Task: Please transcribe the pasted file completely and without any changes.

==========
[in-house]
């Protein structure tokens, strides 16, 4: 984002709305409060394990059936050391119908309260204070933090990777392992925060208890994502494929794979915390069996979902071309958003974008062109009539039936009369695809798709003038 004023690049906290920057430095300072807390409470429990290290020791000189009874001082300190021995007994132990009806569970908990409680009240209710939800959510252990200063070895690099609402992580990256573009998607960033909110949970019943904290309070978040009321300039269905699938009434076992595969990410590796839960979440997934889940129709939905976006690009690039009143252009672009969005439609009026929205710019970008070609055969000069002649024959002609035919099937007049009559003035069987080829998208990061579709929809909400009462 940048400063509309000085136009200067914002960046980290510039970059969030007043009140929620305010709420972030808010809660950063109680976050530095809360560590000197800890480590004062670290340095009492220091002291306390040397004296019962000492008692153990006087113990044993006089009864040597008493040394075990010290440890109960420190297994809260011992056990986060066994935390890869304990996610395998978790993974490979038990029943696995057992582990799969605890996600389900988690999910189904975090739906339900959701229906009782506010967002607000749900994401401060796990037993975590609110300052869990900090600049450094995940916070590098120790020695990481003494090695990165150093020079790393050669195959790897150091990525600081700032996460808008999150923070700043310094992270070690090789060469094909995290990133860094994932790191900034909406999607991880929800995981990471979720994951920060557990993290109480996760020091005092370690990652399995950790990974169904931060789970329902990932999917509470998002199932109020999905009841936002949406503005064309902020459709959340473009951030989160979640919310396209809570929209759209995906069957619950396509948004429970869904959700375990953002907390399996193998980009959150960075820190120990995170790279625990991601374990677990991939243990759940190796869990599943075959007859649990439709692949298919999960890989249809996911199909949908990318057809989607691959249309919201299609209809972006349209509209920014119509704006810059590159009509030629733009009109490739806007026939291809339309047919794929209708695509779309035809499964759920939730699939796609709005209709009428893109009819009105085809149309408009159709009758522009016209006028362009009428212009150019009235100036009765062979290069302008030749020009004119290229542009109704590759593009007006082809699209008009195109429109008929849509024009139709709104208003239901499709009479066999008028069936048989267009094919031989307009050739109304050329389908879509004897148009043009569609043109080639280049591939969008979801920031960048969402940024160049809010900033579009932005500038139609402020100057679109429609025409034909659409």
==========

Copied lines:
[in-house]
């Protein structure tokens, strides 16, 4: 984002709305409060394990059936050391119908309260204070933090990777392992925060208890994502494929794979915390069996979902071309958003974008062109009539039936009369695809798709003038 004023690049906290920057430095300072807390409470429990290290020791000189009874001082300190021995007994132990009806569970908990409680009240209710939800959510252990200063070895690099609402992580990256573009998607960033909110949970019943904290309070978040009321300039269905699938009434076992595969990410590796839960979440997934889940129709939905976006690009690039009143252009672009969005439609009026929205710019970008070609055969000069002649024959002609035919099937007049009559003035069987080829998208990061579709929809909400009462 940048400063509309000085136009200067914002960046980290510039970059969030007043009140929620305010709420972030808010809660950063109680976050530095809360560590000197800890480590004062670290340095009492220091002291306390040397004296019962000492008692153990006087113990044993006089009864040597008493040394075990010290440890109960420190297994809260011992056990986060066994935390890869304990996610395998978790993974490979038990029943696995057992582990799969605890996600389900988690999910189904975090739906339900959701229906009782506010967002607000749900994401401060796990037993975590609110300052869990900090600049450094995940916070590098120790020695990481003494090695990165150093020079790393050669195959790897150091990525600081700032996460808008999150923070700043310094992270070690090789060469094909995290990133860094994932790191900034909406999607991880929800995981990471979720994951920060557990993290109480996760020091005092370690990652399995950790990974169904931060789970329902990932999917509470998002199932109020999905009841936002949406503005064309902020459709959340473009951030989160979640919310396209809570929209759209995906069957619950396509948004429970869904959700375990953002907390399996193998980009959150960075820190120990995170790279625990991601374990677990991939243990759940190796869990599943075959007859649990439709692949298919999960890989249809996911199909949908990318057809989607691959249309919201299609209809972006349209509209920014119509704006810059590159009509030629733009009109490739806007026939291809339309047919794929209708695509779309035809499964759920939730699939796609709005209709009428893109009819009105085809149309408009159709009758522009016209006028362009009428212009150019009235100036009765062979290069302008030749020009004119290229542009109704590759593009007006082809699209008009195109429109008929849509024009139709709104208003239901499709009479066999008028069936048989267009094919031989307009050739109304050329389908879509004897148009043009569609043109080639280049591939969008979801920031960048969402940024160049809010900033579009932005500038139609402020100057679109429609025409034909659409």